A confidential report leaked to The Botswana Gazette from The Botswana Education and Training Sector Strategic Plan (ETSSP 2015-2020) admits that the poor examination results in schools have been a result of the outdated curriculum, lack of quality of trained teachers and poor strategic governance.
The Ministry is embarking on plans to spend over P12.3 billion implementing the yet to be revealed ETSSP strategic plan which will run for five years. Of this amount, P2.5 billion is going to be needed for short-term interventions, P7.9 billion for the medium term while 1.8 billion is needed for the long term, the report says.
The ETSSP is a project that seeks to refocus national education and training curricula towards the fulfillment of social and economic aspirations identified in the Revised National Policy on Education (RNPE), the National Development Plan, Vision 2016 and as well as the Millennium Development Goals. It is intended to strengthen the match between qualifications and labor market requirements, thereby ensuring that education outputs are more closely aligned to future employment needs. It also facilitates improved outcomes for all learners by addressing issues of quality, relevance, access, equity and accountability across the entire sector, from Pre-Primary school to Tertiary level.
The report states that there are a number of critical challenges that have been identified through the situational analysis in the Botswana education system which need urgent attention. It noted that there is a challenge of poor quality teachers, as practicing teachers do not get equitable treatment when it comes to teacher training and professional development. The report advocated for an urgent need for review of the 2010 framework to be adhered to through strong leadership at the school base.
The report also noted that there is lack of clear policy on postings, transfers and recruitment, stating that there are a number of instances where teaching staff are posted in ‘an ad hoc fashion’ and transfer made in non-transparent ways.
“At the macro level, teacher administration and human resource management need to be urgently improved so that teaching staff become more than just ‘a number on a sheet’ and consideration is given to getting the ‘right person for/ to the right job.”
The United Nations Education Scientific and Cultural Organization UNESCO’s review of Botswana’s Basic Education system (2013) notes that results show that students comparatively perform below par compared to international students of the same age group. And they also perform below the international benchmarks.
According to the report, the quality of Secondary Education has remained considerably below that of the high and middle-income countries with whom Botswana must compete, “especially in the subject areas of Science and Mathematics that will be the basis for the ‘selling of marketable skills’ in the coming decades.”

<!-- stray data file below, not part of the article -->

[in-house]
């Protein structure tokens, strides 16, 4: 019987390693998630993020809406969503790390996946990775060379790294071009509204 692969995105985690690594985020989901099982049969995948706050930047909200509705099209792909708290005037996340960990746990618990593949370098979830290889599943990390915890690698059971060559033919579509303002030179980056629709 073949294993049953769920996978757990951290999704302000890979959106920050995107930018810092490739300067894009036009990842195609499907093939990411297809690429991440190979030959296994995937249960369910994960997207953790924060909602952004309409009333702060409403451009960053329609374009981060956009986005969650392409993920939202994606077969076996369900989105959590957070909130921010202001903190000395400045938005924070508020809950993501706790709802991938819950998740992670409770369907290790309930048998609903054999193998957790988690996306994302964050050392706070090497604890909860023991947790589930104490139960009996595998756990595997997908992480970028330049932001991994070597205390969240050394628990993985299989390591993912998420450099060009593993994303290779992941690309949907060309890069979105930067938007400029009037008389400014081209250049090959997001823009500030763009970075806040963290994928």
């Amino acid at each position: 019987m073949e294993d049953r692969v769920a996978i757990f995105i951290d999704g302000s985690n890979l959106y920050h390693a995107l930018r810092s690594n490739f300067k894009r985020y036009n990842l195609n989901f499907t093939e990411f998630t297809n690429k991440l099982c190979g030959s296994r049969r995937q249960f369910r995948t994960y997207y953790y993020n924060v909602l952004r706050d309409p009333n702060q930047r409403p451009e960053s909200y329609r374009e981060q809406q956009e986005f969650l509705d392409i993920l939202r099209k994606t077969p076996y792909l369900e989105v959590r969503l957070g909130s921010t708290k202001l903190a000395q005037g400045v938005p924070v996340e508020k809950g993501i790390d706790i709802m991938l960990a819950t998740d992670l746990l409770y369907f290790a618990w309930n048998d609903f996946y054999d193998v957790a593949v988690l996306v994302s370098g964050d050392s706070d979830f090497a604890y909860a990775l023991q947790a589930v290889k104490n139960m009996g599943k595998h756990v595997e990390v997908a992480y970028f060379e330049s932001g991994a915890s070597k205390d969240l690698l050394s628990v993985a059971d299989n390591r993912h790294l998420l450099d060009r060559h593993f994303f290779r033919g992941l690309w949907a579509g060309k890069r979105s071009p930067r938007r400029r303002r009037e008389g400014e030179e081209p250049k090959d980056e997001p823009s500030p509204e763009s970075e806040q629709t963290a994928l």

“A recent study on declining standards at senior secondary schools commissioned by MoESD found that in the sampled schools the BGCSE curriculum is overloaded and the content of the various syllabi leaves very little room for the development of quality learning. The method and practice used by teachers is severely outdated,” states the report, adding that overcrowding in schools/classrooms and high pupil-teacher ratio, poses a major challenge that impacts on all of the other areas.
There are also concerns about the content and relevance of the exiting syllabi. The curriculum is seen to be too content heavy, making it taxing for teachers to complete and with little time for more innovative professional work with learners.
Further, the report noted that there is not sufficient consultation with and involvement of teachers, especially primary school teachers in the process of developing the curriculum. This, the report indicates is compounded by inadequate provision of teacher training related to the new curriculum resulting in teachers often not being in a good position to implement the curriculum properly.
ETSSP says without substantial improvements in learning outcomes at all levels, the future development of Botswana will be seriously compromised.
In the recent budget speech Minister of Finance and Development Planing Kenneth Matambo mentioned that the education ministry accounts for the biggest share at P10.31 billion (28.1%) which is P512.49 million more that the current final year’s revised budget.